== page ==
Africa

Libya: Sigh of Relief as Pan African Parliament Votes to Stop NATO Attacks

The parliament urged for solidarity with Libyans in their time of need and endorsed the notion of finding African solutions to the situation currently faced by the country.

George Okore

JOHANNESBURG—-Members of the South African based Pan African Parliament (PAP) last week concluded the eighth sitting of the Fourth Ordinary Session, passing a motion on the security situation in Libya.

Forty three members voted for the motion which was drafted with regards to the military operations in Libya that have lead to the death and injury of many people and the destruction of its infrastructure. The parliament called for efforts to be made in various areas, in order to halt the illegal attacks carried out by NATO. They also called for Libyans to be allowed to resolve their own problems in a secure and stable environment.

An earlier NATO strike in Tripoli, libya

The parliament urged for solidarity with Libyans in their time of need and endorsed the notion of finding African solutions to the situation currently faced by the country. Furthermore the PAP condemns “the media’s evil propaganda” which is afflicting Libya, and “calls on all media organs in the African continent and all over the world to play their part in the transfer of true reality of the events in Libya.”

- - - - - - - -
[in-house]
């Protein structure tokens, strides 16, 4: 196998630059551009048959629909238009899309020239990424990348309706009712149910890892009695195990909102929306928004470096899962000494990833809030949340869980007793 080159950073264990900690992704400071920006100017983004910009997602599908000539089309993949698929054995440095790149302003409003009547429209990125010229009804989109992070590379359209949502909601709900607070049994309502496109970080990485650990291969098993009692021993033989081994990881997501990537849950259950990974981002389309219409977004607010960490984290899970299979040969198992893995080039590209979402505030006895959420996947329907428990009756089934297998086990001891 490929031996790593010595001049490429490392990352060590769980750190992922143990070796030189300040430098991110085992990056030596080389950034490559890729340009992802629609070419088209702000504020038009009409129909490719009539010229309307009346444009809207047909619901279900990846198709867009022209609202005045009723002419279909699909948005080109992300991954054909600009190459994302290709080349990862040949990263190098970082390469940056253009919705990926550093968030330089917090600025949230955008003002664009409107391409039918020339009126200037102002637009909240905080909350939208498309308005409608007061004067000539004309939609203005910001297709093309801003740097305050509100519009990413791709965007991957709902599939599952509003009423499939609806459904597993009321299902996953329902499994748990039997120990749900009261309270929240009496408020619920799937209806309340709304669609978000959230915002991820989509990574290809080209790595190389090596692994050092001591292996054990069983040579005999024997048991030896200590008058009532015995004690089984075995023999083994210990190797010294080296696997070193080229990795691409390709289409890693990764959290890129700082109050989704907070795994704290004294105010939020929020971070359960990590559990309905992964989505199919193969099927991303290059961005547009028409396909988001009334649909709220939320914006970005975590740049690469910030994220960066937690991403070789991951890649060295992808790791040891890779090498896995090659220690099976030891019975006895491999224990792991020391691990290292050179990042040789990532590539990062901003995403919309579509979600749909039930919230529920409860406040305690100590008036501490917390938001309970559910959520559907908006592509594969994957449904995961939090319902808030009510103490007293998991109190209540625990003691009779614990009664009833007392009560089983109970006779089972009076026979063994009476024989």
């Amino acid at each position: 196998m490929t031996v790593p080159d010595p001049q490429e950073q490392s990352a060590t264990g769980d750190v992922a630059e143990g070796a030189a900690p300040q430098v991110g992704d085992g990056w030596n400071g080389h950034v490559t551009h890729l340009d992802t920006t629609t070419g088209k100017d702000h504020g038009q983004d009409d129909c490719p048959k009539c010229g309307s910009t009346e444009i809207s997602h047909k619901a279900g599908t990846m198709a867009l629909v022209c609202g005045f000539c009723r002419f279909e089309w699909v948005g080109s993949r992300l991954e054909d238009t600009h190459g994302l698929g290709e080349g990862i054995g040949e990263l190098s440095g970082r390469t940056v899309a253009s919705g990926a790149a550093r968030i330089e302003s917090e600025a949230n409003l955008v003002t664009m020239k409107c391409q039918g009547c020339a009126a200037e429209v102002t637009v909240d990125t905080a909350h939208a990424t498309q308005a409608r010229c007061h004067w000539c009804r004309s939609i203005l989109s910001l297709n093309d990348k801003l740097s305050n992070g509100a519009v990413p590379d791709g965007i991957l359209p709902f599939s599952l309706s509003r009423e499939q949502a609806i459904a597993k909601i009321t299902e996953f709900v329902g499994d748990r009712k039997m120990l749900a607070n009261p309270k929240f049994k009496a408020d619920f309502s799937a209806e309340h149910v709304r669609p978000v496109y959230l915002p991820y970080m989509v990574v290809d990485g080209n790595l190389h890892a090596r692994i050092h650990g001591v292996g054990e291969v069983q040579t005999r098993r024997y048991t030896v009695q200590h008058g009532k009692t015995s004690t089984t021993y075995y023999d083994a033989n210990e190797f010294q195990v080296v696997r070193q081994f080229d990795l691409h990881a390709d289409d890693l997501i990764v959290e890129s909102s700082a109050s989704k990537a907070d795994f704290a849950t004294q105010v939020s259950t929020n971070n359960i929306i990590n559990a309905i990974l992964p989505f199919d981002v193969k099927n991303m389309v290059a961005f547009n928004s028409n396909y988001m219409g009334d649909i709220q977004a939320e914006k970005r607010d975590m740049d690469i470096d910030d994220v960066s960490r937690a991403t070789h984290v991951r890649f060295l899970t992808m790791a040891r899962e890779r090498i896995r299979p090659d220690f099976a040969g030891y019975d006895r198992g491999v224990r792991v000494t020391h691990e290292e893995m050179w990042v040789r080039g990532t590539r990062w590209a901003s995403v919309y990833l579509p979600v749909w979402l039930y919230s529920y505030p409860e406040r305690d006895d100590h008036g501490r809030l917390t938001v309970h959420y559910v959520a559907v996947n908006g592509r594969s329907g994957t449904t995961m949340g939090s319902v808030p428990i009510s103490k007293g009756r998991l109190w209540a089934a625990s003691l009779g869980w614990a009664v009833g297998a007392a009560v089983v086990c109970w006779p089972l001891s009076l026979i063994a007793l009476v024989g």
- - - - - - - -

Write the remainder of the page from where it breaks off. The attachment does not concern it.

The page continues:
The PAP also hosted CEO of African Peer Review Mechanism (APRM) Secretariat Assefa Shifa, who presented a report on the objectives and achievements of his organization. Mr. Shifa called for the PAP to be at the heart of APRM efforts, emphasizing that parliamentarians can play a big role in ensuring vigorous implementation of its mechanism in their countries. PAP Parliamentarians urged Mr. Shifa to consider more media coverage, as there is a lack of information about the APRM and the outcomes of its activities.

To conclude the sitting, the Chairperson of the Committee on Gender, Family, Youth and People with Disability, Hon. Ascofare Oulematou Tamboura, presented a report on the empowerment of youth. Hon. Tamboura stated that leaders are less committed to realising the needs of the youth by neglecting to allocate budgets for youth programmes. Among other things, she recommended that the PAP should support the African Union Commission (AUC) to advocate for the ratification and implementation of the African Youth Charter in member states and encourage member states to commit adequate funding to youth programmes and activities.

Published in Exclusive Partnership with Newsfromafrica.org

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